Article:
Tuesday, 25 August 2009

Don't Forget the Handloom

Having extolled the virtues of powerloom weaving in the last post, I thought I better say something ab0ut the wonders of traditional handloom weaving - just to ensure no-one feels left out. After all, handloom weaving is the principal craft of the K.V.Kuppam area and the quality of the cotton cloth brought back from K.V.Kuppam when the Bishopston-Kuppam link was first formed, was part of the initial impetus for founding the trading company.

Anyone who’s ever worn a Bishopston Trading blouse or shirt knows how breathable, soft and light the handloom cotton cloth is, but few people are aware just how versatile a material it is too. To illustrate this I thought I’d share with you a selection of other products made from the Fairtrade organic cotton cloth that is handwoven by our partners in the village.

1. The Wondercube

Having watched her baby daughter ethusiastically pulling wipes out of their packet, Helen Twigge-Molecey, designed this educational children's toy to be made from lightweight cotton cloth.

2. Fat Quarters - Quilting Packs
Colour co-ordinated packs of fabric, designed specially for avid quilters.

3. Zip-Safe Bags

Multi-purpose storage bags: cash, keys, medication, mobiles - all those small but essential things that have a habit of vanishing at the crucial moment.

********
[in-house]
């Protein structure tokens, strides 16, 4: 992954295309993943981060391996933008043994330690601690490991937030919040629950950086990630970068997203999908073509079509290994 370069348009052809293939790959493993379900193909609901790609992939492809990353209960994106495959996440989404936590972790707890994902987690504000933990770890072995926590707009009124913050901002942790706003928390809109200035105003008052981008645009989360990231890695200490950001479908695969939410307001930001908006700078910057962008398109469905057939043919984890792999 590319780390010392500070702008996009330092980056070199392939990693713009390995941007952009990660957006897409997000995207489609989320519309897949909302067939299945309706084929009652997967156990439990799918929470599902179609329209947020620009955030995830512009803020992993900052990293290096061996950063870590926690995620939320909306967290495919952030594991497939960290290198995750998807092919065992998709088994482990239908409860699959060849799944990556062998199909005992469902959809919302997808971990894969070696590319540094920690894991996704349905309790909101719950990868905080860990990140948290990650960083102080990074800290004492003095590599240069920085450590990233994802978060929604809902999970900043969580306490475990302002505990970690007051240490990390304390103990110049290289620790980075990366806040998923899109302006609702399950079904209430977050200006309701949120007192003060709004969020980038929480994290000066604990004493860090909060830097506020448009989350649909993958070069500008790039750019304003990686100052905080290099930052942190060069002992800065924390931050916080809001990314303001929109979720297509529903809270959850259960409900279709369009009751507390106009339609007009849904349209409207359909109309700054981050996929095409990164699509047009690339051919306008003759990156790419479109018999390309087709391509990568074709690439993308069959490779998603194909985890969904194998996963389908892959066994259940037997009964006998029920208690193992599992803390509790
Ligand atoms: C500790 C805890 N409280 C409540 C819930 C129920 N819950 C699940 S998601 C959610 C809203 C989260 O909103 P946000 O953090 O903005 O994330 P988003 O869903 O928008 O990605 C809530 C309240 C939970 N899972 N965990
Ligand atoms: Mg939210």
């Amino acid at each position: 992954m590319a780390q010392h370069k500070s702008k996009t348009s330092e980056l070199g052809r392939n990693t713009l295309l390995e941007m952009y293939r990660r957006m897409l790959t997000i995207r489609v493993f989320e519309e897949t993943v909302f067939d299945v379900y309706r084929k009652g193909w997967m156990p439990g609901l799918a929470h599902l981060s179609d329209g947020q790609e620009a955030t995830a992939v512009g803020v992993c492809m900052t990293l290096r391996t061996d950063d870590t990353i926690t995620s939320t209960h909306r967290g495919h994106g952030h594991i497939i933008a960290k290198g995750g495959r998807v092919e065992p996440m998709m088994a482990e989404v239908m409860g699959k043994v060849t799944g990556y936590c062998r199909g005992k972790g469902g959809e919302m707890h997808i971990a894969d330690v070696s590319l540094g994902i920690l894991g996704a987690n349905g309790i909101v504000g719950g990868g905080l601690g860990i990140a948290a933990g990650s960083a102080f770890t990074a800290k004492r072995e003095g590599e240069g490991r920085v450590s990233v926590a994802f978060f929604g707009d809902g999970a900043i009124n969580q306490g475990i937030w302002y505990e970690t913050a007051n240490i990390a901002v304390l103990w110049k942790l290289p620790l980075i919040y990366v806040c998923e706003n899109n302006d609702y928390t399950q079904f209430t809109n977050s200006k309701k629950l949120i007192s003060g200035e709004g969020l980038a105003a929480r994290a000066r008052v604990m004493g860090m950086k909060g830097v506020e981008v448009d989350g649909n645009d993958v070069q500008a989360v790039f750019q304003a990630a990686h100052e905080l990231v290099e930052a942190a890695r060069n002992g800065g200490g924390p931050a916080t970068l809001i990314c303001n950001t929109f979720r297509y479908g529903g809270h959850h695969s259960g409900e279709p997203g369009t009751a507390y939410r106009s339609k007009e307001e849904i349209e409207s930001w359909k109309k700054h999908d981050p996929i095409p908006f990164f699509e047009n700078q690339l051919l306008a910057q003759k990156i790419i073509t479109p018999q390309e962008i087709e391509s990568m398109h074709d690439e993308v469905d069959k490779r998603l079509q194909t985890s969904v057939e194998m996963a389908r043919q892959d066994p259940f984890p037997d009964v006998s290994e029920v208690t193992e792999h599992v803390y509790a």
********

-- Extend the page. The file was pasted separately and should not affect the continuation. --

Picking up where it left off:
4. Tartan Ties

In fact a whole range of cotton items all in classic Gordon Tartan and all from cloth woven in South India.

5. Student Fashion

Well this isn't much of a leap from the handloom cotton clothing I mentioned at the beginning of this post, except that these garments were designed and made by students at Filton College Bristol. It just shows what a versatile and useable fabric handloom cotton is, when it can be crafted into beautiful garments by students, professionals and hobbyists alike.

Finally, here's an image of the handloom cloth in production. At the weaver's feet are two pedals which she presses alternately to raise and lower consecutive warp threads. The cords attached to the top of the frame are pulled in time with the pedal-pushes, this sends the shuttle shooting back and forth between the warp threads, creating the weft. The weavers who produce the handloom cloth for Bishopston Trading Co and our partners are organised into Self-Help Groups, these operate like small co-operatives: they are democratically run and the profits are shared amongst the members.

For more information visit these pages of our website:

K.V.Kuppam and How our clothes are made


  1. I really like your blog. It would be interesting to know how the Bishopston-Kuppam link was first formed. Keep up the good work.

  2. Hi Mascapalabras

    Thanks for your comment, sorry its taken me a while to reply - how the link and then the trading company were formed is quite a big topic, but I'm hoping to get something up on this soon. In the meantime there is a good summary on Pam Morris' brilliant educational site about KVKuppam, http://www.kvkuppam.info/ select "A Special Friendship" from the menu on the left. Thanks again.